PMQs: Jeremy Corbyn Has Now Asked David Cameron Nine Times About Tax Credits And There's 'No Answer'

Jeremy Corbyn has received "no answer" from David Cameron over the impact of cuts to tax credits after asking the Prime Minister nine questions in row over the controversial welfare crackdown.

The Labour leader appears to have opted for a Jeremy Paxman-like approach after probing the Tory leader on three occasions on the cuts at Prime Minister's Questions today, which followed using all six of his questions on the issue last week.

The former Newsnight presenter famously grilled then Home Secretary Michael Howard with the same question 12 times.

Mr Corbyn opened with the now familiar refrain: “Can he guarantee that next April nobody is going to be worse off as a result of cuts to working tax credits?”

He followed up by citing comments from Tory MP Andrew Percy, who last week called for measures to mitigate the blow, and a question from Gulf War veteran Keiran, whose was set to lose out and asked: "Is this how the Government treats veterans?"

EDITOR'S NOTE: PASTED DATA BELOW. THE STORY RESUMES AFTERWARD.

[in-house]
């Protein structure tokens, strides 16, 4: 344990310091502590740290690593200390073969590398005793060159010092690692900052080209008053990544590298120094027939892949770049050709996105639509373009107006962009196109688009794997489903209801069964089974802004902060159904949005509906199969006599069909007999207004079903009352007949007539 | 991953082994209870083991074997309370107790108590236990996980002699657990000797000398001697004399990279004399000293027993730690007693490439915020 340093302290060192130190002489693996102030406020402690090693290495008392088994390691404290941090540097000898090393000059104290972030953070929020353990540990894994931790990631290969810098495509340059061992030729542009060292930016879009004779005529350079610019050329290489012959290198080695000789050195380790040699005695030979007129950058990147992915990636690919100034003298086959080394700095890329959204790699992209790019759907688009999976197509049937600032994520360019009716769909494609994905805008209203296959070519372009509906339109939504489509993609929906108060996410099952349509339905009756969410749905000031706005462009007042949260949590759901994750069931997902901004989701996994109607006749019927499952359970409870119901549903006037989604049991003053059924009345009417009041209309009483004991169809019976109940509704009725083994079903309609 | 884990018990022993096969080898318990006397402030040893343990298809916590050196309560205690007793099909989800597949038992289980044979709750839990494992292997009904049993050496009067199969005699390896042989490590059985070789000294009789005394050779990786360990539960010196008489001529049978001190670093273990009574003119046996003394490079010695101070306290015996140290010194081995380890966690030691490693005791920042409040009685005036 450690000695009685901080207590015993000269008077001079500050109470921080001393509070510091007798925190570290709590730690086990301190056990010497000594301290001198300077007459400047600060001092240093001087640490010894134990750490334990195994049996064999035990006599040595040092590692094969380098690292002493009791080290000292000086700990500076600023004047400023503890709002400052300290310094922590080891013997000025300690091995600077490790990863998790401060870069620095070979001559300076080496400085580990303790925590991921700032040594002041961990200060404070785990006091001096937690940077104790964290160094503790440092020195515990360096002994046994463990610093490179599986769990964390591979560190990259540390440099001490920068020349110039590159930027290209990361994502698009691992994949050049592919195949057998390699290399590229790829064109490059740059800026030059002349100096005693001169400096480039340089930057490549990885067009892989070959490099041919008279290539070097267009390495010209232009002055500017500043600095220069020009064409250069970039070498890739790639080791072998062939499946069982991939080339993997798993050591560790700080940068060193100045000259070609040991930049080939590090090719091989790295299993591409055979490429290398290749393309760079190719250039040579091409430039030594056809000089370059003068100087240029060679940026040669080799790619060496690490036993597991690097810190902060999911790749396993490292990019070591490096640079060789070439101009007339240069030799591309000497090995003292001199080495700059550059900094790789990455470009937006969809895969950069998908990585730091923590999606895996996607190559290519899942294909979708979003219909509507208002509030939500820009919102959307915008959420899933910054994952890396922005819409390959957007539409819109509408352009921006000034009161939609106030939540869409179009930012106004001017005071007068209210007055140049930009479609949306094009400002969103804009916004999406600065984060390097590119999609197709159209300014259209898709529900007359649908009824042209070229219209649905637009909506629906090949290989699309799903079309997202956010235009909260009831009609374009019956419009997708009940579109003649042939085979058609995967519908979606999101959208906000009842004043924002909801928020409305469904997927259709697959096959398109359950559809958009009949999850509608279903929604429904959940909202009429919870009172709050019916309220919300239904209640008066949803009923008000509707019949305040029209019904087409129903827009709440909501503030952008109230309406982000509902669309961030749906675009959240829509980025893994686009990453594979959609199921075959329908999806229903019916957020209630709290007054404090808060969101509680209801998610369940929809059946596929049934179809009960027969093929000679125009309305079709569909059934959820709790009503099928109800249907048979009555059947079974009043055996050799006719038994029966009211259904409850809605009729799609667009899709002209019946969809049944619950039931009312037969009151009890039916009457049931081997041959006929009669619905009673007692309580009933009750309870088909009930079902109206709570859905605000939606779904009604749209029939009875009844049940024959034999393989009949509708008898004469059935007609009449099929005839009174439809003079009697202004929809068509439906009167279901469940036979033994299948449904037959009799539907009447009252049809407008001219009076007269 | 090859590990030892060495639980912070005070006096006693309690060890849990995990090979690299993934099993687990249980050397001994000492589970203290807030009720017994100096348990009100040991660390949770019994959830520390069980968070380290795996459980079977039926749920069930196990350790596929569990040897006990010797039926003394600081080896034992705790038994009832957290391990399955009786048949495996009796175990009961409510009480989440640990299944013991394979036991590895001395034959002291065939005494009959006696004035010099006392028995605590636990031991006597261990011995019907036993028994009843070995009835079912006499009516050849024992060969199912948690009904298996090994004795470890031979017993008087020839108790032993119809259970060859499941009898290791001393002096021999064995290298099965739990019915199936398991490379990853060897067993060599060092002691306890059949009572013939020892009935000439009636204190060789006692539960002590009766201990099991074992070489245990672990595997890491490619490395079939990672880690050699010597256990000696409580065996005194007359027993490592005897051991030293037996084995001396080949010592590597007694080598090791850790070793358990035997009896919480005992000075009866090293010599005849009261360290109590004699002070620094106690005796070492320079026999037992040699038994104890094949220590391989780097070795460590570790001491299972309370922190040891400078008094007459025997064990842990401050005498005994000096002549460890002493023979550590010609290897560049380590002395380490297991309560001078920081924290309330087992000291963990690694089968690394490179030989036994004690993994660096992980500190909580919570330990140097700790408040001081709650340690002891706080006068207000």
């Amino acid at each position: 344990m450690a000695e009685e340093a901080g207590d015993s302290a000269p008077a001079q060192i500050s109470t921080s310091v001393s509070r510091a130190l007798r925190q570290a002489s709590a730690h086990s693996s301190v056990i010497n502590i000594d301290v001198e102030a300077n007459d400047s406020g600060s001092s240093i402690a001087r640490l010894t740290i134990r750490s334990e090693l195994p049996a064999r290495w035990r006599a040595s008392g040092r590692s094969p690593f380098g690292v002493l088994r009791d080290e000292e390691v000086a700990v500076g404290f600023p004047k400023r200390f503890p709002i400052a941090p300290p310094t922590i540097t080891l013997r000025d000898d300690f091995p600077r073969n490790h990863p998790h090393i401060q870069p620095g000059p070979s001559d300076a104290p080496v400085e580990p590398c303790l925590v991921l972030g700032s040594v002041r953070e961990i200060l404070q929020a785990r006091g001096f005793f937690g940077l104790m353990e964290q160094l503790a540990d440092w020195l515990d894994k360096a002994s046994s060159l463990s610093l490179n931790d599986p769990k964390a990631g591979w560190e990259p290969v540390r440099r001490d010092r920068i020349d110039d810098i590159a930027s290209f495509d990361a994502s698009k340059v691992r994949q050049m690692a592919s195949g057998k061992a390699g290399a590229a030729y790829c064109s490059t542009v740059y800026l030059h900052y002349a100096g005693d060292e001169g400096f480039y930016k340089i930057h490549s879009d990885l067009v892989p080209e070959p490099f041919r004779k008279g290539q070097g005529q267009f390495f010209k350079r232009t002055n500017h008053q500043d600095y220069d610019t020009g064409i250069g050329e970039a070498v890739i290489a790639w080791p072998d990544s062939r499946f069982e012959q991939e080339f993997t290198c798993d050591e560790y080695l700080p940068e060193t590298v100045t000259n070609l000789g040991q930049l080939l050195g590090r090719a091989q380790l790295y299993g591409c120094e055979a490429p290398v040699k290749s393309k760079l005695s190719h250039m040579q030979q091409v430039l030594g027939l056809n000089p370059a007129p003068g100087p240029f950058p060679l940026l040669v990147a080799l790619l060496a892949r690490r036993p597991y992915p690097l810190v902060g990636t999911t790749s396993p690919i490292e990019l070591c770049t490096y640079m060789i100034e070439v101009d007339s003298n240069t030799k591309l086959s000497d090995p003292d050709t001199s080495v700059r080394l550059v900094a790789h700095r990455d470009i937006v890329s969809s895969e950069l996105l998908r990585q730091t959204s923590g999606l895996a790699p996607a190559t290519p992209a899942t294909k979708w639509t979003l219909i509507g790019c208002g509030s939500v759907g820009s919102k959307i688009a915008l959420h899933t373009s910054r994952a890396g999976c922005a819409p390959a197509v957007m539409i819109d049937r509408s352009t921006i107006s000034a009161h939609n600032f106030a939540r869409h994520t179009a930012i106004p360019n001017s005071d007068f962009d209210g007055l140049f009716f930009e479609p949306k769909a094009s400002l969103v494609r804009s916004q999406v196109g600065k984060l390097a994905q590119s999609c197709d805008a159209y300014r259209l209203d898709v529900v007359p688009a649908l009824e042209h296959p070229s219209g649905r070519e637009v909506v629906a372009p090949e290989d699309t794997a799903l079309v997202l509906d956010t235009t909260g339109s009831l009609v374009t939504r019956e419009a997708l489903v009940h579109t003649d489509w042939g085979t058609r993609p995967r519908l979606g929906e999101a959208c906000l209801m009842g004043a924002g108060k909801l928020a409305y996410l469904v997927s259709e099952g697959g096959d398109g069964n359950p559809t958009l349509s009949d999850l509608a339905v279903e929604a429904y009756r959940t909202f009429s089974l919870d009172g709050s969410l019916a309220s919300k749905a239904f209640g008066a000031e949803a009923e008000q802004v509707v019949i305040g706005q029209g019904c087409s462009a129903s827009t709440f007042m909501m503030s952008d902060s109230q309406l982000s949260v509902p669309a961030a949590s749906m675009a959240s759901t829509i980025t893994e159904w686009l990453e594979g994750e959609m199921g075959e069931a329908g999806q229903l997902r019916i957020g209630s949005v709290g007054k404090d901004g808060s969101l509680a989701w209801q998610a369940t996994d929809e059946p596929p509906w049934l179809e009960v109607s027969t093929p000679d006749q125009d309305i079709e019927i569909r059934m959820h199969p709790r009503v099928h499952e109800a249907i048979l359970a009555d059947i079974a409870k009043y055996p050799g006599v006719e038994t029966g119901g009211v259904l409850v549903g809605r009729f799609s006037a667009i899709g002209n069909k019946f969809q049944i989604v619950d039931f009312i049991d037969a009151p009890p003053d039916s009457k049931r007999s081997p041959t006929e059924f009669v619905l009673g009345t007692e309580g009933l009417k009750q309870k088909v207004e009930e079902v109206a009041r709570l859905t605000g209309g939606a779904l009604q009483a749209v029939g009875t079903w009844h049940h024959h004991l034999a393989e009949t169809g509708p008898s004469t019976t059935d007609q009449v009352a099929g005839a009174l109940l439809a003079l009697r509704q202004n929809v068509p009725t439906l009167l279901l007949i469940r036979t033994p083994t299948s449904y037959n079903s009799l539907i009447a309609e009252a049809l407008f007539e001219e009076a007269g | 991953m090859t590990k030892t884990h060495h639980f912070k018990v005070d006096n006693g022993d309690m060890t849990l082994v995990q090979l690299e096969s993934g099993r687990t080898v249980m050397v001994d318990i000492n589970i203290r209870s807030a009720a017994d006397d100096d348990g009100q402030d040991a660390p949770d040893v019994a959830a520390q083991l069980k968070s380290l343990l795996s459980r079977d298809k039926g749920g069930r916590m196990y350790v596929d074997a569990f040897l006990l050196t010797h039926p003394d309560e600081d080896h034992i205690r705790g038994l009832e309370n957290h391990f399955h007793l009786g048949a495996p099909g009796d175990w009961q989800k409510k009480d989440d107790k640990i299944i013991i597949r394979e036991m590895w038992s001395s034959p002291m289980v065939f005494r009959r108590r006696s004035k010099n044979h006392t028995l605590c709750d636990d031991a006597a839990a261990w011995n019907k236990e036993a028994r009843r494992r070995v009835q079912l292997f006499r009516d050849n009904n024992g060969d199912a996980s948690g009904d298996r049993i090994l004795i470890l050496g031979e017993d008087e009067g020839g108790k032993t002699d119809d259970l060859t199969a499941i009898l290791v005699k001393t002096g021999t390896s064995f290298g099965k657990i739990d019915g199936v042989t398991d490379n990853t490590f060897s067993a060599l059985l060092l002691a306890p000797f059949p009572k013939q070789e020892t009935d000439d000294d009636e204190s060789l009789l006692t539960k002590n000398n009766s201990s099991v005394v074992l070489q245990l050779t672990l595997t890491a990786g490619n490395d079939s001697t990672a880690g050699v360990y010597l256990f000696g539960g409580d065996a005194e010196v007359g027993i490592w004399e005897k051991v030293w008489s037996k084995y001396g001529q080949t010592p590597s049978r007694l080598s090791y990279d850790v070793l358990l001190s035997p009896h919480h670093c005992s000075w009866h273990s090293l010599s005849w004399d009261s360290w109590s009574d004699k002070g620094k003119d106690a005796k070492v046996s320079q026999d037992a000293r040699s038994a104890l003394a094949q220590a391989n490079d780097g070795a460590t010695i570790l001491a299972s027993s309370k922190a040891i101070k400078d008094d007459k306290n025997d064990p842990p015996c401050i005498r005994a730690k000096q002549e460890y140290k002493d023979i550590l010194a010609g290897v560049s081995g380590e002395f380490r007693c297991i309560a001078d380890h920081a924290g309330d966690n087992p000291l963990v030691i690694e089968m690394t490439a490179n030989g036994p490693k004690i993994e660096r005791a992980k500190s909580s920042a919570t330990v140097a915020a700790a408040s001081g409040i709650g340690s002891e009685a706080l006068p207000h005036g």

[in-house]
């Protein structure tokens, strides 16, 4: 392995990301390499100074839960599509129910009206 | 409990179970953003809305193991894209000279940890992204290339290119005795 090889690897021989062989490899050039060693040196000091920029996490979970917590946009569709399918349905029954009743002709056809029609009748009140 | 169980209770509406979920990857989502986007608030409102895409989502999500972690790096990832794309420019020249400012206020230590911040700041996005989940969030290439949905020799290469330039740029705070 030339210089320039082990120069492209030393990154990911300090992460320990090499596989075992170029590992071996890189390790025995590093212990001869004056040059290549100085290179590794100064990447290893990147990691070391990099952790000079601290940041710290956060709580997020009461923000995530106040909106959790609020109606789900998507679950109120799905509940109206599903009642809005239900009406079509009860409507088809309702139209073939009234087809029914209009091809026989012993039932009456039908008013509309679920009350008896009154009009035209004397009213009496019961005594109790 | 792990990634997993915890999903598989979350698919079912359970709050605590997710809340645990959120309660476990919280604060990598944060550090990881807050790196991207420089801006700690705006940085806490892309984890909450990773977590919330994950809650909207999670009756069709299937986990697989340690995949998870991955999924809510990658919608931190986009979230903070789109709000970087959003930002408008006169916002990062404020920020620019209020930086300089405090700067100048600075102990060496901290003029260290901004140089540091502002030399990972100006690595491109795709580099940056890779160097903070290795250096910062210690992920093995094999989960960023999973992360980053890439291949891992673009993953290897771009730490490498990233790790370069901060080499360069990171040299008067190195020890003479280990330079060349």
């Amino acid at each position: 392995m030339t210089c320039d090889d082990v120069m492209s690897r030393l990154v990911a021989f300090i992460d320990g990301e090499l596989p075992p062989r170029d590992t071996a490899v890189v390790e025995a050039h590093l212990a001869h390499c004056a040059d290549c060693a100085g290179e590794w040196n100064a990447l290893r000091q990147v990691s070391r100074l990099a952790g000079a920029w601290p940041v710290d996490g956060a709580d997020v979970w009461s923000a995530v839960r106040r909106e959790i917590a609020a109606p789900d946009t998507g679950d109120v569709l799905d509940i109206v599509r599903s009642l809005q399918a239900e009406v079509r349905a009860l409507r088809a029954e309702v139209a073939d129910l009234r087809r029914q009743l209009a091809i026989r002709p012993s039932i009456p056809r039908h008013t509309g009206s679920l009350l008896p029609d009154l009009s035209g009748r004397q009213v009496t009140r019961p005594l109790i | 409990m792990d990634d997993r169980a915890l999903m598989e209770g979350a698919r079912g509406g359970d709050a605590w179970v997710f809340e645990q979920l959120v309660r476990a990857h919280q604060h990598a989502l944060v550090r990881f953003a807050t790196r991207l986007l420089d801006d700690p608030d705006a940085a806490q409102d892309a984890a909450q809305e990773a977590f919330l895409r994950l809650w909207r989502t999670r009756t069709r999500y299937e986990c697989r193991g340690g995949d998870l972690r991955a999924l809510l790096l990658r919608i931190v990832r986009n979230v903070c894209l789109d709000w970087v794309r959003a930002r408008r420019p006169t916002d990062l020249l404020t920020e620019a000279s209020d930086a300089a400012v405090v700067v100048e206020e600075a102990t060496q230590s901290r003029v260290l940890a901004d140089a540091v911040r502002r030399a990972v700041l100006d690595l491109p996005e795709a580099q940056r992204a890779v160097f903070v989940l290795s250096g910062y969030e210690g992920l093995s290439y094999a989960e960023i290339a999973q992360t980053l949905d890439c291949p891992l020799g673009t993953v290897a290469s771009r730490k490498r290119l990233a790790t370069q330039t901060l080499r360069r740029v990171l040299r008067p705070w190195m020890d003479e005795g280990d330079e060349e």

The Government has had to go back to the drawing board over its plans to find £4.4 billion worth of savings from slashing the top-up payment for low-paid workers after a House of Lords vote.

Chancellor George Osborne has said he will reveal his revised proposals at his Autumn Statement later this month.

Mr Cameron replied in the Commons: "In three weeks' time we will announce our proposals and he will be able to see what we'll do to deliver the high pay, low tax, lower welfare economy we want to see."

But the Labour leader's spokesman said after the session the Prime Minister has yet to address the question about not hurting any low-paid families.

"We've now had nine questions on tax credits and no answer," he said.


Tax credits are welfare payments to families raising children and working people on low incomes.

More than three million families will lose an average of £1,300 a year from April

The cuts will deliver £4.4bn of the Chancellor’s planned welfare cuts by reducing the earnings level at which tax credits start to be withdrawn from £6,420 to £3,850.

The Government says eight out of 10 would be "better off" overall from a package which also includes increases in the minimum wage for over-25s, rises in the income tax threshold and extended free childcare.